All eyes will be on the Fed Open Market Committee ("FOMC") when it meets on Tuesday, so let's take a quick look at some of the data they'll be perusing.
Remember, that the Fed has two principal charges: "price stability" (which it defines as 2% inflation) and "full employment", which it currently targets at around 4.8%.
First, August "all items" inflation, the Consumer Price Index ("CPI") released last Friday, moved up 0.2% in August, or 1.1%, for the twelve months then ended.
But the Fed's preferred measure of inflation, Personal Consumption Expenditures ("PCE"), less food and energy (F&E) , was up 3.28% at an annual rate for 2016Q2; or 1.6% (from 109.753 in August, 2015 to 111.366 in July, 2016) for the prior 12 months measured from July. (The official August reconciliation from the CPI figure is not yet available.)
When the Fed raised rates by 25 bps in December, 2015, PCE, less F&E, had printed at 3.5% and 2.8% in the two prior quarters. (It printed at 3.2% in 2015Q4). But chastened by the hike, PCE less F&E printed at just 1.5% in 2016Q1.
Chair Yellen noted in a speech in March that the 1.6% figure will weigh in the determination of the FedFunds rate if it pursues additional growth:
...the level of inflation-adjusted or real interest rates needed to keep the economy near full employment appears to have fallen to a low level in recent years. Although estimates vary both quantitatively and conceptually, the evidence on balance indicates that the economy's "neutral" real rate--that is, the level of the real federal funds rate that would be neither expansionary nor contractionary if the economy was operating near its potential--is likely now close to zero.3 However, the current real federal funds rate is even lower, at roughly minus 1-1/4 percentage point, when measured using the 12-month change in the core price index for personal consumption expenditures (PCE), which excludes food and energy. Thus, the current stance of monetary policy appears to be consistent with actual economic growth modestly outpacing potential growth and further improvements in the labor market.
With a 4.9% unemployment rate, the U.S. economy is essentially at "full employment", at least statistically and under current assumptions.
But as I've note previously here, the statistical definition of "full employment" and holistic full employment, the kind one finds in a robust, growing economy are two different things. Holistic full employment means jobs are being created over a wide array of sectors of the economy (professional and business services, transportation and warehousing, construction, information technology, financial services, manufacturing, mining and logging, etc.) and at various wages.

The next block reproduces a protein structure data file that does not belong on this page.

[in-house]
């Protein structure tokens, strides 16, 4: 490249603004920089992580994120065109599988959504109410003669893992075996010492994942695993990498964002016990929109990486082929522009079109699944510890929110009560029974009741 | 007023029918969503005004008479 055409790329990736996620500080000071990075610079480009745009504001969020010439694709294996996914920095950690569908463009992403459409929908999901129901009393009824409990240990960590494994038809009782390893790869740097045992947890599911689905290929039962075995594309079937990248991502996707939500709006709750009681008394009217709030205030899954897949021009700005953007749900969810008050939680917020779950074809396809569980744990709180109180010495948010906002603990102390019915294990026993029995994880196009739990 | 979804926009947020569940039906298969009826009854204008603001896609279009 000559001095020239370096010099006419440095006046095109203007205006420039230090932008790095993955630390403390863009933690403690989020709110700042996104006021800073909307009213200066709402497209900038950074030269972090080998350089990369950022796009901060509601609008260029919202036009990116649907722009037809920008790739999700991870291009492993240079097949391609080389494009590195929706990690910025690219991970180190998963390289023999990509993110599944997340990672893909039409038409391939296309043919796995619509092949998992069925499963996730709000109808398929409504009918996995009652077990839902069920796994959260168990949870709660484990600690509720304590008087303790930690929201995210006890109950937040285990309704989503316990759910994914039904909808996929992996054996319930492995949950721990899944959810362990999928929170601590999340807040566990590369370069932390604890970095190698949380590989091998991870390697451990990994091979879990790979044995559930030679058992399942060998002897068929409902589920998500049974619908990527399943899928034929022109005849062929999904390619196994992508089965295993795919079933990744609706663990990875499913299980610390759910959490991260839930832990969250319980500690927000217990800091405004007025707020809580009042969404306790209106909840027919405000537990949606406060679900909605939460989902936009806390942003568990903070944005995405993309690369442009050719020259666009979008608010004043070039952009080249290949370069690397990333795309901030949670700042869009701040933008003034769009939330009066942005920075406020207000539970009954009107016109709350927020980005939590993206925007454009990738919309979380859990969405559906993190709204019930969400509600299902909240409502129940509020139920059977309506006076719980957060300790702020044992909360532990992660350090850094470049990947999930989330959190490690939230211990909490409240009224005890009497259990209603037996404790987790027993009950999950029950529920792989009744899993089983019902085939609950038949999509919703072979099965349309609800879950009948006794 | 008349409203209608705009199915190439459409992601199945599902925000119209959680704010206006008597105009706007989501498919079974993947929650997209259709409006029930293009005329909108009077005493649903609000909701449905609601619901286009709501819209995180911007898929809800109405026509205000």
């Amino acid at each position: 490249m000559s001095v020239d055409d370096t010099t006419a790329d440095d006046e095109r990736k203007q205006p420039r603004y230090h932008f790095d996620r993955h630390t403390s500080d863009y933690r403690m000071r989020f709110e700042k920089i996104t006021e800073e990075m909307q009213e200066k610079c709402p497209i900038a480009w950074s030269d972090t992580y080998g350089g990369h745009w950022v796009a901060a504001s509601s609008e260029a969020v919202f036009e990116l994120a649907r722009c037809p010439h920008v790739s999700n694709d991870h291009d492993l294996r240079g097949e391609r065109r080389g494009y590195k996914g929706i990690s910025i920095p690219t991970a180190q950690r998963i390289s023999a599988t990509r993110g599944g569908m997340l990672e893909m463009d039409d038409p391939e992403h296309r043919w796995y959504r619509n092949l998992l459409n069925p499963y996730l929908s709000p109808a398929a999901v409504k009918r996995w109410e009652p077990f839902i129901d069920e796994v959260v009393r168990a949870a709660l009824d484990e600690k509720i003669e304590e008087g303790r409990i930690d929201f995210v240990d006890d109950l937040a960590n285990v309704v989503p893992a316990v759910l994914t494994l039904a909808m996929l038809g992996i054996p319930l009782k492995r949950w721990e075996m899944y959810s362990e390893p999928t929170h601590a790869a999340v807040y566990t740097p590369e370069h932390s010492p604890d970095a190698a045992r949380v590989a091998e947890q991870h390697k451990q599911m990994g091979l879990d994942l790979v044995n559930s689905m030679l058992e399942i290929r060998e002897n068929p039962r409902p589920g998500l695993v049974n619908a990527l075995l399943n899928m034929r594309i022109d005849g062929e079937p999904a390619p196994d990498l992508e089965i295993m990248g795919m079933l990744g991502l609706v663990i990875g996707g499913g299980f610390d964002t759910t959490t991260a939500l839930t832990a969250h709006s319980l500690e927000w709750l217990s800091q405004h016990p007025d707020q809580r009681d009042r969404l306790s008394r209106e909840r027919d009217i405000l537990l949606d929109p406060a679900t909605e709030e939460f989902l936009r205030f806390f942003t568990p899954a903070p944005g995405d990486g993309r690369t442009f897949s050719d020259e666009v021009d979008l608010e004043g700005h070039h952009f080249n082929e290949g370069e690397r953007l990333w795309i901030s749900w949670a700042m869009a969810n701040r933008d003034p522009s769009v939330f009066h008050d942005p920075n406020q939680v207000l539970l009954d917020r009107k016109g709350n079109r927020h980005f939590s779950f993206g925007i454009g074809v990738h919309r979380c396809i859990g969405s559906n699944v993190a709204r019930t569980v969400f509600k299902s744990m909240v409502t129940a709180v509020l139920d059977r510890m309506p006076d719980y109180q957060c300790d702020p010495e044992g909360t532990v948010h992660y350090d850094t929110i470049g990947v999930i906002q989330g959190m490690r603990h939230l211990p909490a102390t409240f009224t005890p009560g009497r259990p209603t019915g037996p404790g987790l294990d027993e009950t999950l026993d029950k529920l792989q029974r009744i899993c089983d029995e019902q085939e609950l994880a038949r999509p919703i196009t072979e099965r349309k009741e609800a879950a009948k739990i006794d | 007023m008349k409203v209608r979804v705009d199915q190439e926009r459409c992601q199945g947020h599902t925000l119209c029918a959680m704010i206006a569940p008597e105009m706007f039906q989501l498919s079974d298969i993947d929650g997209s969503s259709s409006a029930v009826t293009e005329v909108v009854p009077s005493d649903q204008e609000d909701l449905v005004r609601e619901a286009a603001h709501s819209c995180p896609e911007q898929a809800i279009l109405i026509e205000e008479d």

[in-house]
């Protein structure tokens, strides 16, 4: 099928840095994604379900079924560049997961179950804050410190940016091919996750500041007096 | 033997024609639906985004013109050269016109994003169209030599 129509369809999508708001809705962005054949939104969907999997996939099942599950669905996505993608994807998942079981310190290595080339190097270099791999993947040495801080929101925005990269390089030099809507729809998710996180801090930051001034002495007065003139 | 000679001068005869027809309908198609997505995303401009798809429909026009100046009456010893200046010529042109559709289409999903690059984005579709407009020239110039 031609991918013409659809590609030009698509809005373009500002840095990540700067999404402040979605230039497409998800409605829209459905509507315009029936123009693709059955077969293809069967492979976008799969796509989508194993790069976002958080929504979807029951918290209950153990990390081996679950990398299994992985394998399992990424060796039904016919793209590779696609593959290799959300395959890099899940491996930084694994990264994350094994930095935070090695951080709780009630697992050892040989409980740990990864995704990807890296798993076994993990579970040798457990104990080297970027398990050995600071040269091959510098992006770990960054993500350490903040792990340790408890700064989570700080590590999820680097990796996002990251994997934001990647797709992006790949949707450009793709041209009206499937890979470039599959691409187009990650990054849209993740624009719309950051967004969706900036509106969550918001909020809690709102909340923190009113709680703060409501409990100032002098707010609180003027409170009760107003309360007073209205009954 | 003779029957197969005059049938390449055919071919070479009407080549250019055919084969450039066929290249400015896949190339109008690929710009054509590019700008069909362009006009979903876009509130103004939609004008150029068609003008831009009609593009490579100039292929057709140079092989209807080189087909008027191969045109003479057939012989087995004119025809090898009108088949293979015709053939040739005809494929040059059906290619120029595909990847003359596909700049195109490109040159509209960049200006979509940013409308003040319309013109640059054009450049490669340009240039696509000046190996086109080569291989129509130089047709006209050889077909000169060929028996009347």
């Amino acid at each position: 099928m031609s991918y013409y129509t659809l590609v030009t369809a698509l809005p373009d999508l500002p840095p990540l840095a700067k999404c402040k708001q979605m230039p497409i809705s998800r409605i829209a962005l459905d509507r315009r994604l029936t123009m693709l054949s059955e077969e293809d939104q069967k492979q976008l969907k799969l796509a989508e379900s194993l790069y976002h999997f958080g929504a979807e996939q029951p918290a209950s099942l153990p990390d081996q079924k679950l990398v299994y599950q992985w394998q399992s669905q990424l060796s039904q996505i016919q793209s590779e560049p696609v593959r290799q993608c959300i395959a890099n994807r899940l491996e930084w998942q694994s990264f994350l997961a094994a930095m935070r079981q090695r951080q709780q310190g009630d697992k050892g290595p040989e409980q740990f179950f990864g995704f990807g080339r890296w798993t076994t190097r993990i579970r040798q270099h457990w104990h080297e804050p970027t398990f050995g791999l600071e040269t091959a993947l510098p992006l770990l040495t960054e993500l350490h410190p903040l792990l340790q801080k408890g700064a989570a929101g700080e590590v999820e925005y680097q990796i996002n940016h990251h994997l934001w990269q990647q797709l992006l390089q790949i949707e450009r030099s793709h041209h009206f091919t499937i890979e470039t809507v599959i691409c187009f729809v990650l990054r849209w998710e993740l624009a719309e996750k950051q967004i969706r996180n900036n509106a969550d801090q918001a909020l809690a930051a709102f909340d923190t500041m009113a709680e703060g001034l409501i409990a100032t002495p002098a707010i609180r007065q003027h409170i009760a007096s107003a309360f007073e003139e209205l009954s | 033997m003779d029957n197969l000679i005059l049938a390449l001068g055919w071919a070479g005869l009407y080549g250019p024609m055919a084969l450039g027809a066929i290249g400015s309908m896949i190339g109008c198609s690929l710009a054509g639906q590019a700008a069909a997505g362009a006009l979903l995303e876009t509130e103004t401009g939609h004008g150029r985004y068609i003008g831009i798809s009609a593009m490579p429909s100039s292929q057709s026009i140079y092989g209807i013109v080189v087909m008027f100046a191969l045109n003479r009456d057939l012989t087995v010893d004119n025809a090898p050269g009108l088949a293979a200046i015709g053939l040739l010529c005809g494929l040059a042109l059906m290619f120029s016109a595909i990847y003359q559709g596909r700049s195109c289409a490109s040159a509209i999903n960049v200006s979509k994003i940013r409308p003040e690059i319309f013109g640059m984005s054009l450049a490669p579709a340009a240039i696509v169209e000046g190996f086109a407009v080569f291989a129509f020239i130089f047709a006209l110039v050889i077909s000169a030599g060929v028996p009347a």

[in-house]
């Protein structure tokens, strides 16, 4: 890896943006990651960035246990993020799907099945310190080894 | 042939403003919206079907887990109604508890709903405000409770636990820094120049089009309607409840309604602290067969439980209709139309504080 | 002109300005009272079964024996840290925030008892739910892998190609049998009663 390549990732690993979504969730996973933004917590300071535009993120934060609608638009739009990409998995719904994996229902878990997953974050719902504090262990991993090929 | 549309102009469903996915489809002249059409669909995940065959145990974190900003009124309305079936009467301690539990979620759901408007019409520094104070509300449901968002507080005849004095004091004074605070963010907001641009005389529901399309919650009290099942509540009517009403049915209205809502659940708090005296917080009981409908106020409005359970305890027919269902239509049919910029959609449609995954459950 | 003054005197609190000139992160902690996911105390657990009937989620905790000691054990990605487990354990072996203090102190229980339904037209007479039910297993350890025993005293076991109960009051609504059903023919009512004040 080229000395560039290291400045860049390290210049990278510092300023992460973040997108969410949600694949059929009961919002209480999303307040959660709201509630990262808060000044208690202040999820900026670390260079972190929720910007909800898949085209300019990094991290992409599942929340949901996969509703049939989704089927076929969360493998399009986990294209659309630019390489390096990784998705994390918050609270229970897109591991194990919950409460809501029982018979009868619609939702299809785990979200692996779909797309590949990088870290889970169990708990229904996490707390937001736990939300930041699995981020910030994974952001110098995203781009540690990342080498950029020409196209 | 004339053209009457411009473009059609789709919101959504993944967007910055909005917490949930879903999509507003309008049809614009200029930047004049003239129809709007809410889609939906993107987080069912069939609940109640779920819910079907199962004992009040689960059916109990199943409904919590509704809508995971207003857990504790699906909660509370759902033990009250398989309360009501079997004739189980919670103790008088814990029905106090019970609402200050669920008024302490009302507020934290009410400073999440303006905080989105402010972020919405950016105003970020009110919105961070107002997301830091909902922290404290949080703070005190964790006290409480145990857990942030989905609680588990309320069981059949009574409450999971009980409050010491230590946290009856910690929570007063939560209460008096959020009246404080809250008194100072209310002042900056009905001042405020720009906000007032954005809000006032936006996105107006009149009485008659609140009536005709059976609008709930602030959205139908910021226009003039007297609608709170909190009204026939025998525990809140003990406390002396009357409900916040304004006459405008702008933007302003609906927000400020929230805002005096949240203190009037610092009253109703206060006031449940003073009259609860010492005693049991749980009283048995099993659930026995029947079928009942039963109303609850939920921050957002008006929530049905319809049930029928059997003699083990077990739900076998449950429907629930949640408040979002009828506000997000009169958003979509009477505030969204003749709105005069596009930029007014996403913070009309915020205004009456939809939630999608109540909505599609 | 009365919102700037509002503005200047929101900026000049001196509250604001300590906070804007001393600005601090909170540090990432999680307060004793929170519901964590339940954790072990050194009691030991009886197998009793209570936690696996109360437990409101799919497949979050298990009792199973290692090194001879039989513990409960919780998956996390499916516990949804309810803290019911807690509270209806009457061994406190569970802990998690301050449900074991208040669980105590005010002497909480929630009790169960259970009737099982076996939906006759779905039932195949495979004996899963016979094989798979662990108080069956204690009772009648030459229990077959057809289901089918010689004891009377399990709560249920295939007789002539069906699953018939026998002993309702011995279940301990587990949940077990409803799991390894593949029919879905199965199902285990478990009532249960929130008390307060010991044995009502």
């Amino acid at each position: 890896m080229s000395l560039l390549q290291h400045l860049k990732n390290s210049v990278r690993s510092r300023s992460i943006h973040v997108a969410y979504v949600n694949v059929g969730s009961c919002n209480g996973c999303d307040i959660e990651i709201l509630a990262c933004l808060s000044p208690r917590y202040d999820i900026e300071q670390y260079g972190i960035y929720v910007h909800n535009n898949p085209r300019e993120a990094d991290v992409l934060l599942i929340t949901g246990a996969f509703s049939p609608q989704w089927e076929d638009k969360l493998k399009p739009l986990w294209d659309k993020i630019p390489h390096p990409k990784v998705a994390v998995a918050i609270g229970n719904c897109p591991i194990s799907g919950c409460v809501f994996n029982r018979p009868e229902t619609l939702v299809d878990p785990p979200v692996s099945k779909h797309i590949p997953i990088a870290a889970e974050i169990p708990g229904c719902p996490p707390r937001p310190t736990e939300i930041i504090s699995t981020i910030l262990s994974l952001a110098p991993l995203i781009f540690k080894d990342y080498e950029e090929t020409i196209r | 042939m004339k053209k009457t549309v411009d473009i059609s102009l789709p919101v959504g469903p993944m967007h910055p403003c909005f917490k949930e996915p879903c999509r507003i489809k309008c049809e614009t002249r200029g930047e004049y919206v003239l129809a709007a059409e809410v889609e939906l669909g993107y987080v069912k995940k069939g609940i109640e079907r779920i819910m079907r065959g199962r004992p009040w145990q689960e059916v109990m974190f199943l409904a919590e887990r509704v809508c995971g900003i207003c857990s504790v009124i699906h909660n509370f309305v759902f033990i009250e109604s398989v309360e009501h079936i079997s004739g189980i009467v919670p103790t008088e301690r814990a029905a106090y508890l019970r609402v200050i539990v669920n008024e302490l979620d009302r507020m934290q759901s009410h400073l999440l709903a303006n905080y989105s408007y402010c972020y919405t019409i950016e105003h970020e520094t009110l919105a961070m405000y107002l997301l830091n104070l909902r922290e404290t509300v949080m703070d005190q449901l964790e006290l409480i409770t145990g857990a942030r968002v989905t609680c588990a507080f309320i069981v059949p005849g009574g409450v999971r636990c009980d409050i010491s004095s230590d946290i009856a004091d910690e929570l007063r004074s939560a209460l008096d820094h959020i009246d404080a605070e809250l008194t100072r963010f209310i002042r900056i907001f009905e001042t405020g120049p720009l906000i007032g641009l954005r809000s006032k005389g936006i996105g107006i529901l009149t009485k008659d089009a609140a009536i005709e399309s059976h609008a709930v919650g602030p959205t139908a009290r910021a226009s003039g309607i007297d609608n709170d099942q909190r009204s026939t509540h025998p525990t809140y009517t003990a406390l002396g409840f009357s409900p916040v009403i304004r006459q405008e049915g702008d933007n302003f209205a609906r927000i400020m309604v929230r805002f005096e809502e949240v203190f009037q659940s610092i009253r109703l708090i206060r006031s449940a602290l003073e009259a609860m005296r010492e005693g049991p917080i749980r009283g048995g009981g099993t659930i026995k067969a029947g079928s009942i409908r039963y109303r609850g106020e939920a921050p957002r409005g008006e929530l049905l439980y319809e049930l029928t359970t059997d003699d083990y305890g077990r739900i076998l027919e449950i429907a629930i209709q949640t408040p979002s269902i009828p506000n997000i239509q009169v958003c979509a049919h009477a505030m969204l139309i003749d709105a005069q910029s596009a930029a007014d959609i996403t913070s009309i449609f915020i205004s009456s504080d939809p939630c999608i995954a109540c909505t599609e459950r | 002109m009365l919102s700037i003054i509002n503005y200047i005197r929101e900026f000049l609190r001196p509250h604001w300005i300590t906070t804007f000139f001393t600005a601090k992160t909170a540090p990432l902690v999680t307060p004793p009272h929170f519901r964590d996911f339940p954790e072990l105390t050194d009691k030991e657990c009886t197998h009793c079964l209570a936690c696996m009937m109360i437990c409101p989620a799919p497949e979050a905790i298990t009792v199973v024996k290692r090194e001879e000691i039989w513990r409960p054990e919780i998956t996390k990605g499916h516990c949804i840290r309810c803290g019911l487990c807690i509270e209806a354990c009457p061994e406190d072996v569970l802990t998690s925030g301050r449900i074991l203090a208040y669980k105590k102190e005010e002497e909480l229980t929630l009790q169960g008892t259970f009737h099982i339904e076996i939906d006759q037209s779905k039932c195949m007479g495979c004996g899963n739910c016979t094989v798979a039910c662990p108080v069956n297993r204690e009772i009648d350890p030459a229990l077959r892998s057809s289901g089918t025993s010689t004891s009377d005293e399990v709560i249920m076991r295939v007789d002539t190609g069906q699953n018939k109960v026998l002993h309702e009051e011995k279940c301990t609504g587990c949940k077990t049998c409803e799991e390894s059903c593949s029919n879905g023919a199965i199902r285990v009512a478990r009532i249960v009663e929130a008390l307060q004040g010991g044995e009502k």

For the last several years or so, nearly all the new employment has come from low-wage sectors, like retail and hospitality, and government subsidized and dependent sectors, like healthcare, education, and social services. While wages have been mostly increasing, they have been increasing from a very low-wage base, not from the wage base of a robust economy.
The Fed has repeatedly assured observers that its decisions will be data dependent, but that does not equate to "data enslaved". Their judgement will be qualitative just as much as it is quantitative.
While FOMC hawks will certainly make their case that enumerated Fed data points have been met, Fed doves have often cited weaknesses in foreign economies, particularly in China, to bolster their case for continuing low rates.
Going into the September meeting, there are also exogenous and prospective developments beyond the Fed's stated data points that will weigh on the rate decision.
Among important US regional economies, the Hanjin bankruptcy's effect on the West Coast, the growing spread of the Zika virus in Florida's tourist areas, and the prospect that Saturday's multistate terror bombings in the New York metro area, if found to be part of a terror cell, could all slow spending, growth, and hiring in those regions. Likewise, low U.S. demand could adversely affect emerging markets, according to this past weekend's Financial Times.
Finally, I would expect that some FOMC members may take the view that "a little bit of inflation", even if it overshoots the 2% objective, is a good thing.
Years ago, the head of the WWII era Office of Price Administration, Leon Henderson, said, "Having a little inflation is like being a little bit pregnant." But back then, inflation, once loosed, was unrestrainable.
We have moved on. In Henderson's time, the FOMC did not have the tools it has now, especially tools it has had since the 2008 financial crisis. Today, the Fed can set the baseline short-term interest rate by paying interest on excess deposits and by engaging in repo transactions and reverse repos. So even if the Fed overshoots its inflation goals, it can snap the money supply back and raise rates relatively quickly.
I suspect when the minutes are released, most or all these issues will be discussed. I also expect rates will remain the same, notwithstanding the objective data points.
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